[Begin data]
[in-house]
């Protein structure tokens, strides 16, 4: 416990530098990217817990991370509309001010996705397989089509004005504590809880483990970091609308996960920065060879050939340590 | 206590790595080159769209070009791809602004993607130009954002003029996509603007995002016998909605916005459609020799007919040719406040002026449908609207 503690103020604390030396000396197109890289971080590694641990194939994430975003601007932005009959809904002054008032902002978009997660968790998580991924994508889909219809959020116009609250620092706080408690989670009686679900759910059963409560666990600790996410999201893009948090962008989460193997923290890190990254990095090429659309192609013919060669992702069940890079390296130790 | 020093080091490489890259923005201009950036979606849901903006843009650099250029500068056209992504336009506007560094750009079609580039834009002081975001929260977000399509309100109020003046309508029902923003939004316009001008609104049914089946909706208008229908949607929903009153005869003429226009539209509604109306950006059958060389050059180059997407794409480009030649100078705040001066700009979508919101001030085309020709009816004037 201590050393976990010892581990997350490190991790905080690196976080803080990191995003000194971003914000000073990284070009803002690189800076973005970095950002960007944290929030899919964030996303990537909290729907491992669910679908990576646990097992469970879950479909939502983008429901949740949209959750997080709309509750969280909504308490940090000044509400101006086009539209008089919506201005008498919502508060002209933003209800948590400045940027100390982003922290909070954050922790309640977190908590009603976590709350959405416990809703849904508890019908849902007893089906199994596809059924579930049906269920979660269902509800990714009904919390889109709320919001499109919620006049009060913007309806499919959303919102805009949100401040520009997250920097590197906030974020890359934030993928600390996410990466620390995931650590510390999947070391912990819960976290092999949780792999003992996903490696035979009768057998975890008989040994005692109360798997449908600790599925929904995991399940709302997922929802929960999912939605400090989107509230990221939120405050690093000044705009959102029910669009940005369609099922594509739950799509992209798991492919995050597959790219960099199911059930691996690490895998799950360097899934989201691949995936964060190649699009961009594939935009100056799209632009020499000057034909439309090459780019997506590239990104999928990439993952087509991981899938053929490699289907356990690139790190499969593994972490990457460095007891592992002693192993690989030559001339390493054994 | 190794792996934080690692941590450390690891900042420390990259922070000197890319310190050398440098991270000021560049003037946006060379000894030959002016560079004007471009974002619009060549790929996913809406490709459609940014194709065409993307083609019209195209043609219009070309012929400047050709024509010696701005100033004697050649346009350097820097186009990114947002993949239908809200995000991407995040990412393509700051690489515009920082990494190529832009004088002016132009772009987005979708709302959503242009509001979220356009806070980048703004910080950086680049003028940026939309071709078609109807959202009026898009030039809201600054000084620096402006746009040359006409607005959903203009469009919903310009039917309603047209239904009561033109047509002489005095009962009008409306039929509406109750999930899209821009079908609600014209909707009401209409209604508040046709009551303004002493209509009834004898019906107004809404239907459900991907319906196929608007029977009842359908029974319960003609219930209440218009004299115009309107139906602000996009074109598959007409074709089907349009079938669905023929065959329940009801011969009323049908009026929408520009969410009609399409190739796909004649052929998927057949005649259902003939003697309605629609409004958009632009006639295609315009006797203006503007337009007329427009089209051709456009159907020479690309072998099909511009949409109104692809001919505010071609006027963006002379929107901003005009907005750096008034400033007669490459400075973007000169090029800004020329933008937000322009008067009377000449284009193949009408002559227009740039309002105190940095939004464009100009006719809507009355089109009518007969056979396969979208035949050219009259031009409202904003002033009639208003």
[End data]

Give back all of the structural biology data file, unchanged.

[in-house]
């Protein structure tokens, strides 16, 4: 416990530098990217817990991370509309001010996705397989089509004005504590809880483990970091609308996960920065060879050939340590 | 206590790595080159769209070009791809602004993607130009954002003029996509603007995002016998909605916005459609020799007919040719406040002026449908609207 503690103020604390030396000396197109890289971080590694641990194939994430975003601007932005009959809904002054008032902002978009997660968790998580991924994508889909219809959020116009609250620092706080408690989670009686679900759910059963409560666990600790996410999201893009948090962008989460193997923290890190990254990095090429659309192609013919060669992702069940890079390296130790 | 020093080091490489890259923005201009950036979606849901903006843009650099250029500068056209992504336009506007560094750009079609580039834009002081975001929260977000399509309100109020003046309508029902923003939004316009001008609104049914089946909706208008229908949607929903009153005869003429226009539209509604109306950006059958060389050059180059997407794409480009030649100078705040001066700009979508919101001030085309020709009816004037 201590050393976990010892581990997350490190991790905080690196976080803080990191995003000194971003914000000073990284070009803002690189800076973005970095950002960007944290929030899919964030996303990537909290729907491992669910679908990576646990097992469970879950479909939502983008429901949740949209959750997080709309509750969280909504308490940090000044509400101006086009539209008089919506201005008498919502508060002209933003209800948590400045940027100390982003922290909070954050922790309640977190908590009603976590709350959405416990809703849904508890019908849902007893089906199994596809059924579930049906269920979660269902509800990714009904919390889109709320919001499109919620006049009060913007309806499919959303919102805009949100401040520009997250920097590197906030974020890359934030993928600390996410990466620390995931650590510390999947070391912990819960976290092999949780792999003992996903490696035979009768057998975890008989040994005692109360798997449908600790599925929904995991399940709302997922929802929960999912939605400090989107509230990221939120405050690093000044705009959102029910669009940005369609099922594509739950799509992209798991492919995050597959790219960099199911059930691996690490895998799950360097899934989201691949995936964060190649699009961009594939935009100056799209632009020499000057034909439309090459780019997506590239990104999928990439993952087509991981899938053929490699289907356990690139790190499969593994972490990457460095007891592992002693192993690989030559001339390493054994 | 190794792996934080690692941590450390690891900042420390990259922070000197890319310190050398440098991270000021560049003037946006060379000894030959002016560079004007471009974002619009060549790929996913809406490709459609940014194709065409993307083609019209195209043609219009070309012929400047050709024509010696701005100033004697050649346009350097820097186009990114947002993949239908809200995000991407995040990412393509700051690489515009920082990494190529832009004088002016132009772009987005979708709302959503242009509001979220356009806070980048703004910080950086680049003028940026939309071709078609109807959202009026898009030039809201600054000084620096402006746009040359006409607005959903203009469009919903310009039917309603047209239904009561033109047509002489005095009962009008409306039929509406109750999930899209821009079908609600014209909707009401209409209604508040046709009551303004002493209509009834004898019906107004809404239907459900991907319906196929608007029977009842359908029974319960003609219930209440218009004299115009309107139906602000996009074109598959007409074709089907349009079938669905023929065959329940009801011969009323049908009026929408520009969410009609399409190739796909004649052929998927057949005649259902003939003697309605629609409004958009632009006639295609315009006797203006503007337009007329427009089209051709456009159907020479690309072998099909511009949409109104692809001919505010071609006027963006002379929107901003005009907005750096008034400033007669490459400075973007000169090029800004020329933008937000322009008067009377000449284009193949009408002559227009740039309002105190940095939004464009100009006719809507009355089109009518007969056979396969979208035949050219009259031009409202904003002033009639208003």